Every business is a digital business these days, whether they recognise it or not.
In this new age the desire to be disruptive instead of being disrupted is becoming a high priority, particularly for those businesses who place an emphasis on early adoption of technologies and the development of innovative solutions.
If your business is not natively digital, what’s the best course of action?
This was the primary focus in a recent chat we had with Julian Thomas, principal consultant at PBT Group, who unpacked the significance of digital and the importance of being prepared for its impending disruption.
The right talent
When it comes to driving innovation within a business, Thomas says the right kind of employees need to be in place for an organisation to tap into digital disruption.
While trying not to generalise, he’s found that the younger generation of employees are often the more forward-thinking, embrace experimentation and have a desire to innovate at a rapid scale.
As such, it’s important for a business to have the right kind of employees in place across the organisation.
“It’s about getting those in the more traditional corporate world to understand the impact that IoT and digital is making. Not only in silos or individual use cases, but the length and breadth of the organisation,” explains Thomas.
“When it comes to looking at one’s business, it takes creativity, and a lot of the time it takes fresh eyes to do that. If you take the entrenched IT department of a massive corporate for example, that have been there for the last 20 years, they may not be best placed to look at the business and identify the best means of innovation,” he adds.
Thomas also advocates for a startup mentality to be adopted.
“There are several organisations and industries out there that can be truly reinvigorated by looking at the way they operate and embracing changes,” he says.
The current players
When looking at the businesses that he engages with on a daily basis, Thomas is finding that there are clearly those that are better geared towards disruption than others.
One industry in particular that’s embracing this thinking is the banking and financial sector, noting that he cannot remember the last time that he had to go into the bank in order to get something done.
“I’ve got my digital app, and I can perform all my banking transactions digitally. This clearly shows that banks were aware of the disruptive effect that digital will have, and they’re already ahead of others in creating solutions and services around it. Banks are doing extremely well when it comes to reducing their footprint and empowering their customers,” Thomas points out.
Another industry, or rather a select number of businesses within an industry is the retail space. Thomas highlights a select few organisations which are digitally astute in the way they innovate for their business and cater to consumer needs.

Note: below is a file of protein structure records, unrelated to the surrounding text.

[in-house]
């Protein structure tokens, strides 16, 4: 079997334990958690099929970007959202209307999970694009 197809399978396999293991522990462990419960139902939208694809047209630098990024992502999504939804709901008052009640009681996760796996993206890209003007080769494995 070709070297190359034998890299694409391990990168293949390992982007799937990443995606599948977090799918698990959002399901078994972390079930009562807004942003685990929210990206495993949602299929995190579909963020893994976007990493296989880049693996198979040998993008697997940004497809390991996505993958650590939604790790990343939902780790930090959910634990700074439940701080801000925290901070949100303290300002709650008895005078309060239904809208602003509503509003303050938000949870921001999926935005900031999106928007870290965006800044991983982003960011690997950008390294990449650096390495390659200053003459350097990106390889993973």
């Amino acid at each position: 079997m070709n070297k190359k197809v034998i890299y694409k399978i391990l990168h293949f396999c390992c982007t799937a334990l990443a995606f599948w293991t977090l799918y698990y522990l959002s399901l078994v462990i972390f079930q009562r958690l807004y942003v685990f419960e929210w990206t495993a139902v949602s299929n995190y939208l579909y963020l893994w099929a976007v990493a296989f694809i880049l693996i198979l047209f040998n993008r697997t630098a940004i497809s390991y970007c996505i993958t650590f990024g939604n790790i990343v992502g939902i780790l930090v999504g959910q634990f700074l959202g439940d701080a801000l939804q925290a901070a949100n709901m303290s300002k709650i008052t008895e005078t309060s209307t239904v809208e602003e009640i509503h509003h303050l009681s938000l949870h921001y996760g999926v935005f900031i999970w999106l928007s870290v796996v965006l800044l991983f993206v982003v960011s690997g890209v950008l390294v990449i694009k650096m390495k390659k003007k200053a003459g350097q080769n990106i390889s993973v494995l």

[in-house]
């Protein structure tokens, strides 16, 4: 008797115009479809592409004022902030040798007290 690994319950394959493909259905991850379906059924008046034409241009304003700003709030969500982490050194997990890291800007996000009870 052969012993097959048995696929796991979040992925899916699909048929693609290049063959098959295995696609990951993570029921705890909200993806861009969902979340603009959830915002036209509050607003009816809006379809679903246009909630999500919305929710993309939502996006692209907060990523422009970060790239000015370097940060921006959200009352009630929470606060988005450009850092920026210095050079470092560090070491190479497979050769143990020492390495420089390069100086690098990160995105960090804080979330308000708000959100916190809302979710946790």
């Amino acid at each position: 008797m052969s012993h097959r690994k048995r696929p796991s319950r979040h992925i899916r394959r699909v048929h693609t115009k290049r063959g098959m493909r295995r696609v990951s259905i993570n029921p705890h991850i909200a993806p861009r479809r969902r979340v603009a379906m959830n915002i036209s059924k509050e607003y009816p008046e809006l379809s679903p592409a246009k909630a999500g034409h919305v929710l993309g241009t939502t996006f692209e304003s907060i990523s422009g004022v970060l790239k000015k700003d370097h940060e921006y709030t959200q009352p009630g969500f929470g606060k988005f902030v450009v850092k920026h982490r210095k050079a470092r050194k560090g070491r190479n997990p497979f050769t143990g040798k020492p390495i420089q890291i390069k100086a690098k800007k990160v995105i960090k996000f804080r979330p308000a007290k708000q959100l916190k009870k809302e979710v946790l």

“There are a handful of retailers working hard at getting their digital apps into the marketplace and engaging with their customers on a number of platforms. Added to this are a select bunch of retailers that are trying to make the lives of their customers easier, by letting them know where the closest location is for specific items, for example,” notes Thomas.
Looking at the retail industry in particular, he is finding that innovation and preparing for digital disruption is not something that is happening across the board, but rather a small number of retailers that are working on preparing themselves by making digital a key part of their business.
Ready to react
While organisations in the financial and retail spheres may be better equipped than others to deal with the digital disruption, primarily as several of the more high-profile ones, like Amazon, were ‘born’ in the digital space, Thomas says that other businesses can also prove as innovative.
More specifically they can ready themselves for the requirements of digital disruption, even if they may not have any particular strategies in place.
As such, while one waits for innovation to strike, they can still ensure that their business has the agility in place when a digitally disruptive solution is developed.
According to Thomas, getting one’s house in order is one of the most important steps that a business can take, especially when the form that IoT, 5G or other disruptive technologies may take for their industry, are still forthcoming.
“IoT is a concept that’s here to stay, but it’s still difficult to predict where it will be used in South Africa,” says Thomas.
What Thomas warns against, is finding oneself in the situation of being ill-prepared or unable to respond once digital disruption comes to the fore.
“The message for large corporates, is that you may not know what you want to do from a digital enablement point of view, but one of the first steps you can take without having a specific goal in mind is looking at your infrastructure and existing processes, and think about modernising them,” he stresses.
“Getting everything on a digital platform will better prepare your organisation for when that game changing idea or initiative comes to fruition,” concludes Thomas.
[Image – CC 0 Pixabay]